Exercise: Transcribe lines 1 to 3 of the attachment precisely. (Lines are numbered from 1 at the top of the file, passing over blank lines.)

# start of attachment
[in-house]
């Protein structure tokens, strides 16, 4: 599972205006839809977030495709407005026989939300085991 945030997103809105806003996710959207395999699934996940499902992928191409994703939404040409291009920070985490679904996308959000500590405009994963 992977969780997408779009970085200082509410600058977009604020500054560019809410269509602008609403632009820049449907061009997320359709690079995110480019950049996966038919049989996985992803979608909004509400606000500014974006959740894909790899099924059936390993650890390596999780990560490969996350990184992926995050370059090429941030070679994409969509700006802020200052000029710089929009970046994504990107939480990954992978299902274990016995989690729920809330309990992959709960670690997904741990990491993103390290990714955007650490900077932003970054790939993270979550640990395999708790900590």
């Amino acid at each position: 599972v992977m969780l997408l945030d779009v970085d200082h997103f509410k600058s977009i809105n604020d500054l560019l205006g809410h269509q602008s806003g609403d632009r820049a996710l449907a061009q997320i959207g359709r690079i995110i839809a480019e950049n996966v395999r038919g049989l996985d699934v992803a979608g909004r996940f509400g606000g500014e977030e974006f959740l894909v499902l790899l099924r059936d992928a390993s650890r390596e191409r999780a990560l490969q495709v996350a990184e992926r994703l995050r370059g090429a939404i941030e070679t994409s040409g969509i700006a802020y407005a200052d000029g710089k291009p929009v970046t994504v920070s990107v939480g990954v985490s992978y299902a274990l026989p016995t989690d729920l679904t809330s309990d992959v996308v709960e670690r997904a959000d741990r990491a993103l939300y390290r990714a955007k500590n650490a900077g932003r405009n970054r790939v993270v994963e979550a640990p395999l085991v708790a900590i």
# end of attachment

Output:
[in-house]
């Protein structure tokens, strides 16, 4: 599972205006839809977030495709407005026989939300085991 945030997103809105806003996710959207395999699934996940499902992928191409994703939404040409291009920070985490679904996308959000500590405009994963 992977969780997408779009970085200082509410600058977009604020500054560019809410269509602008609403632009820049449907061009997320359709690079995110480019950049996966038919049989996985992803979608909004509400606000500014974006959740894909790899099924059936390993650890390596999780990560490969996350990184992926995050370059090429941030070679994409969509700006802020200052000029710089929009970046994504990107939480990954992978299902274990016995989690729920809330309990992959709960670690997904741990990491993103390290990714955007650490900077932003970054790939993270979550640990395999708790900590």
């Amino acid at each position: 599972v992977m969780l997408l945030d779009v970085d200082h997103f509410k600058s977009i809105n604020d500054l560019l205006g809410h269509q602008s806003g609403d632009r820049a996710l449907a061009q997320i959207g359709r690079i995110i839809a480019e950049n996966v395999r038919g049989l996985d699934v992803a979608g909004r996940f509400g606000g500014e977030e974006f959740l894909v499902l790899l099924r059936d992928a390993s650890r390596e191409r999780a990560l490969q495709v996350a990184e992926r994703l995050r370059g090429a939404i941030e070679t994409s040409g969509i700006a802020y407005a200052d000029g710089k291009p929009v970046t994504v920070s990107v939480g990954v985490s992978y299902a274990l026989p016995t989690d729920l679904t809330s309990d992959v996308v709960e670690r997904a959000d741990r990491a993103l939300y390290r990714a955007k500590n650490a900077g932003r405009n970054r790939v993270v994963e979550a640990p395999l085991v708790a900590i």